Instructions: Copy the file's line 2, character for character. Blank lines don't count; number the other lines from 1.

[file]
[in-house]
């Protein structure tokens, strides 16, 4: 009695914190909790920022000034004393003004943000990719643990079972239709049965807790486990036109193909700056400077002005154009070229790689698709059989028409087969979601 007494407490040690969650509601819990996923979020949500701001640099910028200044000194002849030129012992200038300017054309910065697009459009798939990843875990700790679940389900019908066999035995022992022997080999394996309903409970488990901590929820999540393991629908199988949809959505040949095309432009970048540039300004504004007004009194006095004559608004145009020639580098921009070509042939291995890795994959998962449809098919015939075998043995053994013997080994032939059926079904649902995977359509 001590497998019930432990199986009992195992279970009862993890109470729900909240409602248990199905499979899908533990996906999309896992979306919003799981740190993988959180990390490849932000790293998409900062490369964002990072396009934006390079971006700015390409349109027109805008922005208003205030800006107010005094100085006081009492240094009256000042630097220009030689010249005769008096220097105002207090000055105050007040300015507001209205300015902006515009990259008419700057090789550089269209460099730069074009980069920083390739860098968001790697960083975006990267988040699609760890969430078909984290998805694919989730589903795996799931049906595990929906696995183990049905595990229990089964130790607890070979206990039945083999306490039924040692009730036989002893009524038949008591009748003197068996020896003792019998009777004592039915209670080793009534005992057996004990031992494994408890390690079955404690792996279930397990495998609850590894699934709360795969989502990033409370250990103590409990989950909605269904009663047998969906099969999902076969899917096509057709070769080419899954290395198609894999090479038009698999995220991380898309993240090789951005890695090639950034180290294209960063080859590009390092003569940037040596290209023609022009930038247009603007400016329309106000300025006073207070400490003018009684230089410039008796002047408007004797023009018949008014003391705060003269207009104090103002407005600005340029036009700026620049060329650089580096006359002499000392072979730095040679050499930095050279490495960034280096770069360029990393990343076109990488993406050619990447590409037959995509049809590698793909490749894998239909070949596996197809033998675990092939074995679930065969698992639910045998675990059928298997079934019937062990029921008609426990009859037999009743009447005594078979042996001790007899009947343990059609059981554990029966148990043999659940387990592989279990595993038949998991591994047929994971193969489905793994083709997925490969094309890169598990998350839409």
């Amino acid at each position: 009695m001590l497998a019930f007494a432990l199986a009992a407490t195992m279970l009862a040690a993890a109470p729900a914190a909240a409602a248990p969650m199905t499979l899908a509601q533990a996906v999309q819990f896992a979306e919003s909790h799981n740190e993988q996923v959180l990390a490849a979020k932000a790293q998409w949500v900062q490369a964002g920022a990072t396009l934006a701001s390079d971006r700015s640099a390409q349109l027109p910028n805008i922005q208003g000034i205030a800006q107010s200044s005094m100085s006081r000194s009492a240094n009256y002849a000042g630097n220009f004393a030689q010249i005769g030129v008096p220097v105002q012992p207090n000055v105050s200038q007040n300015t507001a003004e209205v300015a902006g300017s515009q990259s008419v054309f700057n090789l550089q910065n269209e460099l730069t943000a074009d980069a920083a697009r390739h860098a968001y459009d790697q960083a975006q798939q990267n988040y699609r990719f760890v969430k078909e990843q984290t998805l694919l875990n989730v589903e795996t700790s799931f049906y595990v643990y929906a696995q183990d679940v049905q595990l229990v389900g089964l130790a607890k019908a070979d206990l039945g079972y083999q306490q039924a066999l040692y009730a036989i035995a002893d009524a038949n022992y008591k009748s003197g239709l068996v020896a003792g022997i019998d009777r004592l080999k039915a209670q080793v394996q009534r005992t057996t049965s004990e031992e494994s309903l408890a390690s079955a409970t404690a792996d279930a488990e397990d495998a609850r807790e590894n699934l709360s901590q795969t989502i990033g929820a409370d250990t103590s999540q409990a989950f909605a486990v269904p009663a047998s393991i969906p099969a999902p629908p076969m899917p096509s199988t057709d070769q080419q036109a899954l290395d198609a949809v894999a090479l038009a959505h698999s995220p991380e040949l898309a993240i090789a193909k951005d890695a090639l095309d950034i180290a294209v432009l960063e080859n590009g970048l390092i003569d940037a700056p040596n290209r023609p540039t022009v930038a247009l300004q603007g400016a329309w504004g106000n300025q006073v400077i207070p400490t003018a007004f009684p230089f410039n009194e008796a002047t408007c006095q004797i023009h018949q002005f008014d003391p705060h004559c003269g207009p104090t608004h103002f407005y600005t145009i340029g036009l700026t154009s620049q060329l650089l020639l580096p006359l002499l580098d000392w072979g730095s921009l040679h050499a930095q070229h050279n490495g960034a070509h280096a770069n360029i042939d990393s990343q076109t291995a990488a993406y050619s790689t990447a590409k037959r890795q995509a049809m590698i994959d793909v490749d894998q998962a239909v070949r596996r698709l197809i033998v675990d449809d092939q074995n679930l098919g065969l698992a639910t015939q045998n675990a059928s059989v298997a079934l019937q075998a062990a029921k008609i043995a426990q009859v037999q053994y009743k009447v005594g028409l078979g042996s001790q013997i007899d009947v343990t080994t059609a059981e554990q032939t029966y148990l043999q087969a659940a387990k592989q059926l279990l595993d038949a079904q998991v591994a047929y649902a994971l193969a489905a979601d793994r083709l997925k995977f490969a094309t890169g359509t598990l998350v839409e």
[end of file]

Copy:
């Protein structure tokens, strides 16, 4: 009695914190909790920022000034004393003004943000990719643990079972239709049965807790486990036109193909700056400077002005154009070229790689698709059989028409087969979601 007494407490040690969650509601819990996923979020949500701001640099910028200044000194002849030129012992200038300017054309910065697009459009798939990843875990700790679940389900019908066999035995022992022997080999394996309903409970488990901590929820999540393991629908199988949809959505040949095309432009970048540039300004504004007004009194006095004559608004145009020639580098921009070509042939291995890795994959998962449809098919015939075998043995053994013997080994032939059926079904649902995977359509 001590497998019930432990199986009992195992279970009862993890109470729900909240409602248990199905499979899908533990996906999309896992979306919003799981740190993988959180990390490849932000790293998409900062490369964002990072396009934006390079971006700015390409349109027109805008922005208003205030800006107010005094100085006081009492240094009256000042630097220009030689010249005769008096220097105002207090000055105050007040300015507001209205300015902006515009990259008419700057090789550089269209460099730069074009980069920083390739860098968001790697960083975006990267988040699609760890969430078909984290998805694919989730589903795996799931049906595990929906696995183990049905595990229990089964130790607890070979206990039945083999306490039924040692009730036989002893009524038949008591009748003197068996020896003792019998009777004592039915209670080793009534005992057996004990031992494994408890390690079955404690792996279930397990495998609850590894699934709360795969989502990033409370250990103590409990989950909605269904009663047998969906099969999902076969899917096509057709070769080419899954290395198609894999090479038009698999995220991380898309993240090789951005890695090639950034180290294209960063080859590009390092003569940037040596290209023609022009930038247009603007400016329309106000300025006073207070400490003018009684230089410039008796002047408007004797023009018949008014003391705060003269207009104090103002407005600005340029036009700026620049060329650089580096006359002499000392072979730095040679050499930095050279490495960034280096770069360029990393990343076109990488993406050619990447590409037959995509049809590698793909490749894998239909070949596996197809033998675990092939074995679930065969698992639910045998675990059928298997079934019937062990029921008609426990009859037999009743009447005594078979042996001790007899009947343990059609059981554990029966148990043999659940387990592989279990595993038949998991591994047929994971193969489905793994083709997925490969094309890169598990998350839409």